Many persons who have found fame and acclaim at the end of writing a book are very glad when they have finished what they were doing, but they hated the actual hard labor of doing it.
A woman, who was associated with the American Magazine, stopped here for a short while one night and talked of life and literature and things close to the heart of the ardent enthusiast of writing.
Asked if she liked to write, she said: “I don’t like to write, but I love having written.”
In 1946 a collaborative book composed by an author and a teacher about the craft of writing titled “From Fact to Fiction” was published. A commentary section by the teacher, Robeson Bailey, included an instance of the saying attributed to an anonymous professional writer: 6
Don’t expect the writing of stories to be a delightful release from the cares of the world; as a vocation it exists right at the center of those cares and nowhere else. A professional summed up the writer’s agony and his joy when he said: “I hate to write. But I love having written.”
In 1954 columnist Maryland McCormick writing in the pages of “The Washington Post” credited the saying to “Stevenson”. This was perhaps a reference to Robert Louis Stevenson who died in 1894, but QI has found no earlier support for this interesting ascription: 7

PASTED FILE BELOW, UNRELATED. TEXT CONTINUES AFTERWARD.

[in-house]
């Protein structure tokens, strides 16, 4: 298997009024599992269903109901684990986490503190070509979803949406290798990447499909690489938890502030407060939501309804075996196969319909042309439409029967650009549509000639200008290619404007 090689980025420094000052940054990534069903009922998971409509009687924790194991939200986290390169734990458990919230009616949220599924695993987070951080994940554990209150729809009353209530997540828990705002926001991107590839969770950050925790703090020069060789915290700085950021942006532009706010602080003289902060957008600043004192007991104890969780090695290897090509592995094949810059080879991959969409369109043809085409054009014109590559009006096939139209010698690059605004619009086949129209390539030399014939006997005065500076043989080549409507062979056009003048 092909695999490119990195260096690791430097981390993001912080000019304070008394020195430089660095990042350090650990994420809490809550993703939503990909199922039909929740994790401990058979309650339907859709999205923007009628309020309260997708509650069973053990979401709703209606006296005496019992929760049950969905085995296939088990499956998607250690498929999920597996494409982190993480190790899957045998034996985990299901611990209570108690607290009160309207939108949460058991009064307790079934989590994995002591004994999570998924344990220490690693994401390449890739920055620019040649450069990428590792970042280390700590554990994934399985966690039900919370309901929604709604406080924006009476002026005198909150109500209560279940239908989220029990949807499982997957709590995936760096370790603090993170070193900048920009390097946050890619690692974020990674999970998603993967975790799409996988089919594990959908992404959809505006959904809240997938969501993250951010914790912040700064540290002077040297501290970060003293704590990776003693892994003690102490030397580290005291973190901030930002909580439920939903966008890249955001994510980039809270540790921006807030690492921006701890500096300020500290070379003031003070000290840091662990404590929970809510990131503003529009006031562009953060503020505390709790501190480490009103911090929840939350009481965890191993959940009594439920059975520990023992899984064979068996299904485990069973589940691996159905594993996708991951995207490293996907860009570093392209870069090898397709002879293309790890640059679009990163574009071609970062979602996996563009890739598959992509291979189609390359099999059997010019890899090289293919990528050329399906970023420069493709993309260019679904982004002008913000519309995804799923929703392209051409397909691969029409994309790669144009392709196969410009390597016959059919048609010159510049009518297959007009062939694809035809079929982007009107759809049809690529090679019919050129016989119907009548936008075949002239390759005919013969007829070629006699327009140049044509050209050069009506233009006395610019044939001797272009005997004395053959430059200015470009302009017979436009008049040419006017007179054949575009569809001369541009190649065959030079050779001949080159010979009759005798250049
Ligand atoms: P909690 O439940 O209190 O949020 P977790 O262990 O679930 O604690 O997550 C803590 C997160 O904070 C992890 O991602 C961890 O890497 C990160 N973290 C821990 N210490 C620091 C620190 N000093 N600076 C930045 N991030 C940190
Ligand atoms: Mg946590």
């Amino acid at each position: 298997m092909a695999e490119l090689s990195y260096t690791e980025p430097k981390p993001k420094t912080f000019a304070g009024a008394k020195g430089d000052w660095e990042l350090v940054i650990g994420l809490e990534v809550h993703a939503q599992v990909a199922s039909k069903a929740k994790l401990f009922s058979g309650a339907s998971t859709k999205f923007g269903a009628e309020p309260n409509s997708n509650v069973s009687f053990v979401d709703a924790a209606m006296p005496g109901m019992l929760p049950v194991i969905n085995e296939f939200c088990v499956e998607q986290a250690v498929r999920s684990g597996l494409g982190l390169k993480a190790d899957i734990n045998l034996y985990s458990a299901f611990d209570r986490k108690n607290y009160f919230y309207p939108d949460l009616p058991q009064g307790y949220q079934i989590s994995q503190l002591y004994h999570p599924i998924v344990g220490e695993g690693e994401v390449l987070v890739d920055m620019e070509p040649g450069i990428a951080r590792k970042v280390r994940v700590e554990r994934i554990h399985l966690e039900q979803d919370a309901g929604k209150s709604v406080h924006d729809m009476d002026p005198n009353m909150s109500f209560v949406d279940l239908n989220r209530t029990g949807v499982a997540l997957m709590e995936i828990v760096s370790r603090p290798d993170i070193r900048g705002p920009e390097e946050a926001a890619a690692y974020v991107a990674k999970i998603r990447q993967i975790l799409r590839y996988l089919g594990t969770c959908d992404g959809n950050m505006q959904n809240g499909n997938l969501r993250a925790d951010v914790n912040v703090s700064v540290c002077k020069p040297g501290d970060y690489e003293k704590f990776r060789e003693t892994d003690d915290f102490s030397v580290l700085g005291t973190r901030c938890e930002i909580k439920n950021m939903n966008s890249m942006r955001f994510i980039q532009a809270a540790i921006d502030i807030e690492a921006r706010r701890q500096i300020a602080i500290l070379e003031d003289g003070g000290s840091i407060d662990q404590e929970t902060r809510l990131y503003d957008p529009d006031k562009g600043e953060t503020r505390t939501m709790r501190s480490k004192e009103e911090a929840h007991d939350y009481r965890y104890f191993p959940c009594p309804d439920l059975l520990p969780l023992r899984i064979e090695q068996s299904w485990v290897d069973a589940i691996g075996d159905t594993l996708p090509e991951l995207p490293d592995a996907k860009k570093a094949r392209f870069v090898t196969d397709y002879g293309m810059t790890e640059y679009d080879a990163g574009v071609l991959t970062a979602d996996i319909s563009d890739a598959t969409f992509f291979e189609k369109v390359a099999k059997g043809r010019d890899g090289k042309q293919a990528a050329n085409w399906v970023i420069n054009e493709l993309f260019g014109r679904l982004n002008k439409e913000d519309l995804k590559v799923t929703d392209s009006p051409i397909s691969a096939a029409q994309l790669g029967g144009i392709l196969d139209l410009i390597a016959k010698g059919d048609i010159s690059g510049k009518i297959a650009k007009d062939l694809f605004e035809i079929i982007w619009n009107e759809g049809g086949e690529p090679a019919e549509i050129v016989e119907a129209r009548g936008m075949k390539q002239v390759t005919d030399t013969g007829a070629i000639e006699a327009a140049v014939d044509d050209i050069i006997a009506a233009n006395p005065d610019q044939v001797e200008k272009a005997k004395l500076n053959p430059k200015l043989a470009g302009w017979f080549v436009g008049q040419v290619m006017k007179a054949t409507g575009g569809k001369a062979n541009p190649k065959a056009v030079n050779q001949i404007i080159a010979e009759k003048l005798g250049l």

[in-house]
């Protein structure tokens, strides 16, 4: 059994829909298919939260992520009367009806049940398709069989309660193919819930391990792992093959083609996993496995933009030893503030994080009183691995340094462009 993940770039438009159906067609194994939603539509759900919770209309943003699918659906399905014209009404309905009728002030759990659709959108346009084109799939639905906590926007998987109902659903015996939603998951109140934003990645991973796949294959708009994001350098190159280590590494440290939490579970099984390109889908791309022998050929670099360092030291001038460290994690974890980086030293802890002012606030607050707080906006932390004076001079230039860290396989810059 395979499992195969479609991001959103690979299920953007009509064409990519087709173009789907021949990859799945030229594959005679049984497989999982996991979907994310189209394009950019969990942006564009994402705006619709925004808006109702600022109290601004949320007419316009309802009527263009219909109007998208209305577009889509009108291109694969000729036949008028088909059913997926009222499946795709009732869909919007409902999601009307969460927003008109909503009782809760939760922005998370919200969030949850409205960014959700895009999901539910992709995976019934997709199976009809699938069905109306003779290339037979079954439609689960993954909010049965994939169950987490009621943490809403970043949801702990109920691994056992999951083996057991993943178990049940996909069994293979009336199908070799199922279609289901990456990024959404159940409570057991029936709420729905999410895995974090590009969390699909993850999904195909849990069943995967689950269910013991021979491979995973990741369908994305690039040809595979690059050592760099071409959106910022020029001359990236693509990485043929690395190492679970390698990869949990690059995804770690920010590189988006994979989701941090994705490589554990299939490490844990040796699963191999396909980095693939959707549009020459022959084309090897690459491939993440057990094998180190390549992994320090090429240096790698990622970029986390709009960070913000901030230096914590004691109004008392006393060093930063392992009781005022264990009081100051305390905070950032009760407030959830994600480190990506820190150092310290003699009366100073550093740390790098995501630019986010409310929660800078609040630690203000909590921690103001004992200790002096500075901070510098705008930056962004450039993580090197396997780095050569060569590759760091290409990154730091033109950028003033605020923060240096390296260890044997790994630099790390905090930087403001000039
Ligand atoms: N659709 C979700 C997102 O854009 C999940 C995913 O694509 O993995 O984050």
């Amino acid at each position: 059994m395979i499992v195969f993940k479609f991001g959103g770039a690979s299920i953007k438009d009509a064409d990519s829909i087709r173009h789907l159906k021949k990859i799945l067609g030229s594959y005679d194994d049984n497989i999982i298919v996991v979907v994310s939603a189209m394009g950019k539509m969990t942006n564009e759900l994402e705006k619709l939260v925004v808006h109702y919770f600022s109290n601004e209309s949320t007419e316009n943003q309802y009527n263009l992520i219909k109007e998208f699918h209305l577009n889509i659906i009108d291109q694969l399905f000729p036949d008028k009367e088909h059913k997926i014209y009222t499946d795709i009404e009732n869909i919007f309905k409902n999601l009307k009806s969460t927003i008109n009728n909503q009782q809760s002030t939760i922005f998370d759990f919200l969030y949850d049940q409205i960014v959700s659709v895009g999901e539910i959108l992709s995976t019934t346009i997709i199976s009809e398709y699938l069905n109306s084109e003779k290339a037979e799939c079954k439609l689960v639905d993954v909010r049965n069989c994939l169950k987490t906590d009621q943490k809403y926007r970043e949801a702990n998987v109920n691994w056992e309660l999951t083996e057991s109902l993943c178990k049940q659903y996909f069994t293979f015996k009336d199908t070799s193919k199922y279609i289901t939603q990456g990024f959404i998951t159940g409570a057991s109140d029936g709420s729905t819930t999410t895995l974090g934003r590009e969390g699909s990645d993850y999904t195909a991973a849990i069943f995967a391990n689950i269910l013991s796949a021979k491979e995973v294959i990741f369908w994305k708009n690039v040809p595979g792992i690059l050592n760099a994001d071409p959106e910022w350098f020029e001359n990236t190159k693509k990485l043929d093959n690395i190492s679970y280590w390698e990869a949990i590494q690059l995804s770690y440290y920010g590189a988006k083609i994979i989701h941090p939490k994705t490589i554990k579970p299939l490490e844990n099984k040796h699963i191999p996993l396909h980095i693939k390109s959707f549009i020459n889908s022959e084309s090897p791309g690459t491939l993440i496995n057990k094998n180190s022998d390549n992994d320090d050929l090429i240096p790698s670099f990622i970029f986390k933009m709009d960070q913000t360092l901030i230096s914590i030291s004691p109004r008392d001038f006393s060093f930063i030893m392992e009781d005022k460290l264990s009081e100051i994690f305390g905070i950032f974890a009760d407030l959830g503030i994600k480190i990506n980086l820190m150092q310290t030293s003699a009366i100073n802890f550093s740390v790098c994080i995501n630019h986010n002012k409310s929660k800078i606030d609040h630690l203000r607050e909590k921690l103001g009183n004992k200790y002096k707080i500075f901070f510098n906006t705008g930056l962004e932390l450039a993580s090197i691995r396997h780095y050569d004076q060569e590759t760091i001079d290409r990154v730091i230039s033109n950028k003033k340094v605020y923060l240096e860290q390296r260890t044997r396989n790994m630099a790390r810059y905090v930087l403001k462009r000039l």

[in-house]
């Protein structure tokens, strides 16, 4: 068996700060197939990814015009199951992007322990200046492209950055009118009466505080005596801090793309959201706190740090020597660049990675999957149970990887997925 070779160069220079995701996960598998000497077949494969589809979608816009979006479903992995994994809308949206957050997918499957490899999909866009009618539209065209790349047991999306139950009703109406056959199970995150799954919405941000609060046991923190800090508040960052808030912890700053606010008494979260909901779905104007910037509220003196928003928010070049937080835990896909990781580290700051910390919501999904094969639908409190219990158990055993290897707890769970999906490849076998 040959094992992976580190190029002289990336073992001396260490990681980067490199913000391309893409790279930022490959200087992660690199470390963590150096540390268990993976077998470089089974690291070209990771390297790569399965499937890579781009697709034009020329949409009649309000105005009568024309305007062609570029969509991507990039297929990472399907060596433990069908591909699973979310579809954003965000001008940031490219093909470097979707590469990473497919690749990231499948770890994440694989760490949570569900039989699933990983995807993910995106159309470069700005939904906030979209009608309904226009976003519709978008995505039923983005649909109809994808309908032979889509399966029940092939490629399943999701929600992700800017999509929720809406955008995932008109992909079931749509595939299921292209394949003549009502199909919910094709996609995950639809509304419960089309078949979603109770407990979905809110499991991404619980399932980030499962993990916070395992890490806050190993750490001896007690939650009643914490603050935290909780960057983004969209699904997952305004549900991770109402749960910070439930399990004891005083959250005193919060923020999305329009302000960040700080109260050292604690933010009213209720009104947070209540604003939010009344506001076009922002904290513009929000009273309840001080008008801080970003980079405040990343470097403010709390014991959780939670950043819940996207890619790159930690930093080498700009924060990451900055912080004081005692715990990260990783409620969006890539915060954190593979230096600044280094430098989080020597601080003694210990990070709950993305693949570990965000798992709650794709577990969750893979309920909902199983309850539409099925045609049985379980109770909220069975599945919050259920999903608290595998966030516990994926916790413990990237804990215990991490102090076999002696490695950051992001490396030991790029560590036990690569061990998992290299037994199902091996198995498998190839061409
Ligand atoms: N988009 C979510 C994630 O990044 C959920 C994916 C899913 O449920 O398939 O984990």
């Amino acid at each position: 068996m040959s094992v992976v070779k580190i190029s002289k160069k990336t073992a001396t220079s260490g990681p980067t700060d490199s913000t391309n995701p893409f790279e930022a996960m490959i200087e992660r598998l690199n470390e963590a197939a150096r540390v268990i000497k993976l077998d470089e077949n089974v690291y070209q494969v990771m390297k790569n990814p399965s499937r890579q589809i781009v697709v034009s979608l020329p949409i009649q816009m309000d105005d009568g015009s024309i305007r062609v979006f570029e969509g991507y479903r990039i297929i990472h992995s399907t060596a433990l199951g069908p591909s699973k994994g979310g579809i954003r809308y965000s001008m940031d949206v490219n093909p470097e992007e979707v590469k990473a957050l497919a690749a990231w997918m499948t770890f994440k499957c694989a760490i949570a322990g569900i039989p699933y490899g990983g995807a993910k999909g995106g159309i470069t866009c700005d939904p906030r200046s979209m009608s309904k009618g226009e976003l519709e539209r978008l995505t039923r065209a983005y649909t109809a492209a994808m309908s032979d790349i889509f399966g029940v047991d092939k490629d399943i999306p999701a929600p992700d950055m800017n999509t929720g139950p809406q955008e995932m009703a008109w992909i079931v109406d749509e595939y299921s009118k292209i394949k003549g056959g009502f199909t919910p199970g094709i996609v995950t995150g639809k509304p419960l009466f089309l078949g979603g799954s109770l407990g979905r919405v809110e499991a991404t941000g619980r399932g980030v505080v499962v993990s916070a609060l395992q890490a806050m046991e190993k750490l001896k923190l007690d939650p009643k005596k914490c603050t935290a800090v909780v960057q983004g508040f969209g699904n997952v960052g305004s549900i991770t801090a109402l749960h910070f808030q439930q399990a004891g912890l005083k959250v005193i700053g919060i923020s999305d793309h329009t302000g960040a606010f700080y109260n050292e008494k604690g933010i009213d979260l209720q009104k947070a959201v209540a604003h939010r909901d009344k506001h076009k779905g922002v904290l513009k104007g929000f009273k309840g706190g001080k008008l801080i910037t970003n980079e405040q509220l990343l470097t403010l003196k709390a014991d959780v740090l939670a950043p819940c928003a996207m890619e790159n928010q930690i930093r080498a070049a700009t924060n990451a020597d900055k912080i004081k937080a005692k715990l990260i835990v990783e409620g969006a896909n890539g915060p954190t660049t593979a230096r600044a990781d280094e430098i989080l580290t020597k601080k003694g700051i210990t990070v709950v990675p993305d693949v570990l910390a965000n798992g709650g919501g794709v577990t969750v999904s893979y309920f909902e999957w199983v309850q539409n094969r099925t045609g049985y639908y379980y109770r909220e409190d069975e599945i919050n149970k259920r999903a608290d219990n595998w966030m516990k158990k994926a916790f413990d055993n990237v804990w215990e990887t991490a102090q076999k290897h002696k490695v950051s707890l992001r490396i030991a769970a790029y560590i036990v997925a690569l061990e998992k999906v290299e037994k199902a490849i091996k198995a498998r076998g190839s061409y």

…the sight of copy paper waiting to be written upon looks almost impossible. Like Stevenson, “I hate writing, but I love having written.”
In 1964 the author and actress Cornelia Otis Skinner was interviewed by a journalist of the Women’s News Service, and Skinner spoke a variant of the saying: 8
“I like having written a book, but I can’t say I enjoy the actual work,” she admits with a grin. “But I’m enjoying the one I’m doing now. It’s a life of the great French actress Sarah Bernhardt…
In 1968 Clive Barnes was the drama critic for “The New York Times” which made him the most powerful and feared reviewer of Broadway productions. Barnes was a prolific writer, yet he employed a variant of the saying when he was interviewed for a profile article: 9
While Mr. Daniel, The Times managing editor, says that “one of our problems is that he writes far more than we have room to print,” Mr. Barnes says he enjoys writing. “Well, I don’t know if that’s true,” he revises his opinion. “I enjoy having written.”
In 1975 television writer and best-selling novelist Sidney Sheldon was interviewed in the “Los Angeles Times” and he used a variant of the expression: 10